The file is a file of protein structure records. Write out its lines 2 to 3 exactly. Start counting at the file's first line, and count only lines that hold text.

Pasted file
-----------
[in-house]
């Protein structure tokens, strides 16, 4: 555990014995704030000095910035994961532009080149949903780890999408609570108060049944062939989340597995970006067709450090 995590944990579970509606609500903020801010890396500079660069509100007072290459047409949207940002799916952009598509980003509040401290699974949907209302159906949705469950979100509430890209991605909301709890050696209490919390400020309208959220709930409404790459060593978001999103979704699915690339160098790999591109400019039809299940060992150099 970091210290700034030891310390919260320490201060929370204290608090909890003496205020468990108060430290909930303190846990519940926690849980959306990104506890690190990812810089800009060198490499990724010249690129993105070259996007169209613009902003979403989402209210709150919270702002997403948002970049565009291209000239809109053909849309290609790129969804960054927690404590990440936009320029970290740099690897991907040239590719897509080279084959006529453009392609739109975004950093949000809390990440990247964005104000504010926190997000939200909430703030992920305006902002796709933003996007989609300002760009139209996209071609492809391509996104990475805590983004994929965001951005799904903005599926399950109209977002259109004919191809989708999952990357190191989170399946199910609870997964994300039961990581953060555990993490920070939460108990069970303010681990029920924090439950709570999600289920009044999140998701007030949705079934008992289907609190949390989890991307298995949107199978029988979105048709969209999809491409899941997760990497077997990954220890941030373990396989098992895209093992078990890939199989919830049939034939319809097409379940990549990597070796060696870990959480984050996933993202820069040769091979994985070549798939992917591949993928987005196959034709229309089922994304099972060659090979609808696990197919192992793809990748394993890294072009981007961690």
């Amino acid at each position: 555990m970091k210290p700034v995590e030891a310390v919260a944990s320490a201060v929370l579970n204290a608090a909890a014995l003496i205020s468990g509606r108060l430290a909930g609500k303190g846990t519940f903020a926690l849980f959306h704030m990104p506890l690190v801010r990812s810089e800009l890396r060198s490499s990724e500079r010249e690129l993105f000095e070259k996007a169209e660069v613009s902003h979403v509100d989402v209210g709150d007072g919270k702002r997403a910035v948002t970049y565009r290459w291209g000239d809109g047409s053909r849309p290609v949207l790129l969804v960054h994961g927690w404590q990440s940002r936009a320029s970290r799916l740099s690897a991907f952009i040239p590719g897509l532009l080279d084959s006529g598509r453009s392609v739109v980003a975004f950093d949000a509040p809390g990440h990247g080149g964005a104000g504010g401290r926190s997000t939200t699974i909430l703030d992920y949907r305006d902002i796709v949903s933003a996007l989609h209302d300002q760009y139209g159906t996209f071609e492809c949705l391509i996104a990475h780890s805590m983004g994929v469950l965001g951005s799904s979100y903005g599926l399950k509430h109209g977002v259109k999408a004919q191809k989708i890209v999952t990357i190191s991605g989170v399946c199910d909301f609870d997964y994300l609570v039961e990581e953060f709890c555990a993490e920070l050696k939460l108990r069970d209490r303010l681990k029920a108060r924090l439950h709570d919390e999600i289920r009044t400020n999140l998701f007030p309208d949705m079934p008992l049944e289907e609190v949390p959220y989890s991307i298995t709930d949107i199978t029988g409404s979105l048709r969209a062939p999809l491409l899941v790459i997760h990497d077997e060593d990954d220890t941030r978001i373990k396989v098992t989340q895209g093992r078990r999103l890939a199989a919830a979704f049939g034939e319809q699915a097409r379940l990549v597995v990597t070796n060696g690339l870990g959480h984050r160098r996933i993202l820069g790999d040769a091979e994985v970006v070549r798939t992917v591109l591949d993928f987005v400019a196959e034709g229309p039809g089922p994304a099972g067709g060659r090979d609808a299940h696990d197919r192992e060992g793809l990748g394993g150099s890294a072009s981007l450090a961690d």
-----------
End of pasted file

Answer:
């Protein structure tokens, strides 16, 4: 555990014995704030000095910035994961532009080149949903780890999408609570108060049944062939989340597995970006067709450090 995590944990579970509606609500903020801010890396500079660069509100007072290459047409949207940002799916952009598509980003509040401290699974949907209302159906949705469950979100509430890209991605909301709890050696209490919390400020309208959220709930409404790459060593978001999103979704699915690339160098790999591109400019039809299940060992150099 970091210290700034030891310390919260320490201060929370204290608090909890003496205020468990108060430290909930303190846990519940926690849980959306990104506890690190990812810089800009060198490499990724010249690129993105070259996007169209613009902003979403989402209210709150919270702002997403948002970049565009291209000239809109053909849309290609790129969804960054927690404590990440936009320029970290740099690897991907040239590719897509080279084959006529453009392609739109975004950093949000809390990440990247964005104000504010926190997000939200909430703030992920305006902002796709933003996007989609300002760009139209996209071609492809391509996104990475805590983004994929965001951005799904903005599926399950109209977002259109004919191809989708999952990357190191989170399946199910609870997964994300039961990581953060555990993490920070939460108990069970303010681990029920924090439950709570999600289920009044999140998701007030949705079934008992289907609190949390989890991307298995949107199978029988979105048709969209999809491409899941997760990497077997990954220890941030373990396989098992895209093992078990890939199989919830049939034939319809097409379940990549990597070796060696870990959480984050996933993202820069040769091979994985070549798939992917591949993928987005196959034709229309089922994304099972060659090979609808696990197919192992793809990748394993890294072009981007961690």
């Amino acid at each position: 555990m970091k210290p700034v995590e030891a310390v919260a944990s320490a201060v929370l579970n204290a608090a909890a014995l003496i205020s468990g509606r108060l430290a909930g609500k303190g846990t519940f903020a926690l849980f959306h704030m990104p506890l690190v801010r990812s810089e800009l890396r060198s490499s990724e500079r010249e690129l993105f000095e070259k996007a169209e660069v613009s902003h979403v509100d989402v209210g709150d007072g919270k702002r997403a910035v948002t970049y565009r290459w291209g000239d809109g047409s053909r849309p290609v949207l790129l969804v960054h994961g927690w404590q990440s940002r936009a320029s970290r799916l740099s690897a991907f952009i040239p590719g897509l532009l080279d084959s006529g598509r453009s392609v739109v980003a975004f950093d949000a509040p809390g990440h990247g080149g964005a104000g504010g401290r926190s997000t939200t699974i909430l703030d992920y949907r305006d902002i796709v949903s933003a996007l989609h209302d300002q760009y139209g159906t996209f071609e492809c949705l391509i996104a990475h780890s805590m983004g994929v469950l965001g951005s799904s979100y903005g599926l399950k509430h109209g977002v259109k999408a004919q191809k989708i890209v999952t990357i190191s991605g989170v399946c199910d909301f609870d997964y994300l609570v039961e990581e953060f709890c555990a993490e920070l050696k939460l108990r069970d209490r303010l681990k029920a108060r924090l439950h709570d919390e999600i289920r009044t400020n999140l998701f007030p309208d949705m079934p008992l049944e289907e609190v949390p959220y989890s991307i298995t709930d949107i199978t029988g409404s979105l048709r969209a062939p999809l491409l899941v790459i997760h990497d077997e060593d990954d220890t941030r978001i373990k396989v098992t989340q895209g093992r078990r999103l890939a199989a919830a979704f049939g034939e319809q699915a097409r379940l990549v597995v990597t070796n060696g690339l870990g959480h984050r160098r996933i993202l820069g790999d040769a091979e994985v970006v070549r798939t992917v591109l591949d993928f987005v400019a196959e034709g229309p039809g089922p994304a099972g067709g060659r090979d609808a299940h696990d197919r192992e060992g793809l990748g394993g150099s890294a072009s981007l450090a961690d």